DEA Makes Synthetic Cathinone Schedule I Substance. The DEA last Friday announced it was placing the synthetic cathinone N-Ethylpentylone into Schedule I of the Controlled Substances Act. This is a temporary scheduling action good for up to 24 months, during which time research will be conducted to see if the drug should be permanently scheduled. DEA said the drug was linked to 151 deaths in the US since 2015.

Sentencing Policy

California Lawmakers Pass Bill Giving Judges the Power to Set Aside Ineffective and Punitive Five-year Sentence Enhancement. The legislature last Friday gave final approval to Senate Bill 1393, which would restore judicial discretion to the application of a five-year sentence enhancement for each prior serious felony on a person's criminal record. Current law requires judges to add an additional five-years to cases, even when the judge believes that the punishment is unjust and unwarranted. If signed into law, judges would have maximum flexibility during the penalty phase of a trail to impose, or not impose, the additional five-years. A coalition of people who are directly impacted, their families, service providers, and advocates now call on Gov. Jerry Brown (D) to sign this important measure.

International

Colombian President Moves to Recriminalize Drug Possession. President Ivan Duque announced on Sunday measures to give police the power to seize personal use quantities of drugs that had previously been legalized. "This week will sign the decree through which, in development of the police code 02 of the 2009 legislative act, we will give the authorities tools to confiscate any dose of drugs or hallucinogens in the streets of Colombia, and thus face the root of micro-trafficking problems," said Duque. The measures would appear to contradict rulings by the country's Constitutional Court, which in 2012 approved the decriminalization of small amounts of cocaine and marijuana for personal use.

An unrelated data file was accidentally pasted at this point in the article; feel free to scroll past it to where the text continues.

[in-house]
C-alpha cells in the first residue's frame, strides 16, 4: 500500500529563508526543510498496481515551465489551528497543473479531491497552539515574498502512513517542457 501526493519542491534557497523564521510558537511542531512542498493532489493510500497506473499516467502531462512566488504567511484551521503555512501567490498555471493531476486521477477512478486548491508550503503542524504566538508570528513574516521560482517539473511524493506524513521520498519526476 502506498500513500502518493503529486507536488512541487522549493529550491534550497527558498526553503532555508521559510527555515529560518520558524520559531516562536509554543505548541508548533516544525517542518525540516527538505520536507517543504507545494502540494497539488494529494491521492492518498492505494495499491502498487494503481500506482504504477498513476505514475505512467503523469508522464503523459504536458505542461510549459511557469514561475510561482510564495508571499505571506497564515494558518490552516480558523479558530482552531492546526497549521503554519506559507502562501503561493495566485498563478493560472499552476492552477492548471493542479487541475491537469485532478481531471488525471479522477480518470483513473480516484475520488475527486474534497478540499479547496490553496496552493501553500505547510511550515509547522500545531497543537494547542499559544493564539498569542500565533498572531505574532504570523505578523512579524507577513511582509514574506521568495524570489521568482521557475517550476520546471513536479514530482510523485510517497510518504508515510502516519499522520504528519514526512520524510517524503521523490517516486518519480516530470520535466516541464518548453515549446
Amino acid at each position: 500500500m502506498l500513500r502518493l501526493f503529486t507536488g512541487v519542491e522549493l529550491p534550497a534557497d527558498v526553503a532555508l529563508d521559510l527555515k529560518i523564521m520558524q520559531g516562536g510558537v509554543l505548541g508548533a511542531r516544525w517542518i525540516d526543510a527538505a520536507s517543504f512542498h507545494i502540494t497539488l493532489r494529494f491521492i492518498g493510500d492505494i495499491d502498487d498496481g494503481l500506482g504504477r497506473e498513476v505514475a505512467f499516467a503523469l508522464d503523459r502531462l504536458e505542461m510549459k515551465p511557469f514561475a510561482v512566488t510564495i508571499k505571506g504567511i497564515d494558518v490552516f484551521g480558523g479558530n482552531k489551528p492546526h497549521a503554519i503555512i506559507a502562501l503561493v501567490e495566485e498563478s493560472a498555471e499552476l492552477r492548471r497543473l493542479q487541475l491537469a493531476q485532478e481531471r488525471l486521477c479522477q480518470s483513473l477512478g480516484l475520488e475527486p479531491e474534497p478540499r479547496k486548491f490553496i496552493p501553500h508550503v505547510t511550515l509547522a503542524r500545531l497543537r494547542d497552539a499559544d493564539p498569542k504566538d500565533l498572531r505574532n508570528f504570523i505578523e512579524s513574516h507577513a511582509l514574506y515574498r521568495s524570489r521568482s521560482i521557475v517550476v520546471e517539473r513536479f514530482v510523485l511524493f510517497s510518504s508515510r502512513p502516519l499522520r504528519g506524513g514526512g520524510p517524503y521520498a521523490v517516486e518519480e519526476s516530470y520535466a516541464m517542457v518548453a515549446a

Categories: South America

Chronicle AM: Colombia Moves Backwards on Drug Policy, NYPD Pot Arrests Now Halted, More... (9/4/18)

Cocaine (STDW) - Tue, 09/04/2018 - 20:56

Colombia's new president moves resolutely backward on drug policy, New York City's era of mass marijuana possession arrests is over, the California legislature has been busy, and more.

[image:1 align:left caption:true]Marijuana Policy

California Lawmakers Pass Bill that Will Support Local Cannabis Equity Programs to Increase Representation in the Industry by Persons from Communities Most Harmed by Cannabis Prohibition. The legislature has approved Senate Bill 1294, which helps create equity in the cannabis industry through the distribution of grants to localities offering assistance to persons most harmed by cannabis prohibition and generational poverty. SB 1294 will offer grants to localities with existing equity programs -- such as Los Angeles, Oakland, Sacramento, and San Francisco -- to support them as they offer equity-qualifying applicants and licensees business loans and grants, regulatory compliance and technical assistance, and licensing fee waivers. SB 1294 reflects a nationwide movement to ensure that this growing industry is representative and accessible to all persons, no matter their financial or criminal history background. Advocates, entrepreneurs, and local governments now call on Gov. Jerry Brown (D) to sign this important measure.

Delaware Governor Signs Marijuana Expungement Bill Into Law. Gov. John Carney (D) last Friday signed into law Senate Bill 197, which "provides mandatory expungement eligibility to individuals who were convicted of the possession [of one ounce or less], use or consumption of marijuana prior to Delaware's decriminalization of these offenses." The provision only applies to people who have no other criminal convictions on their records.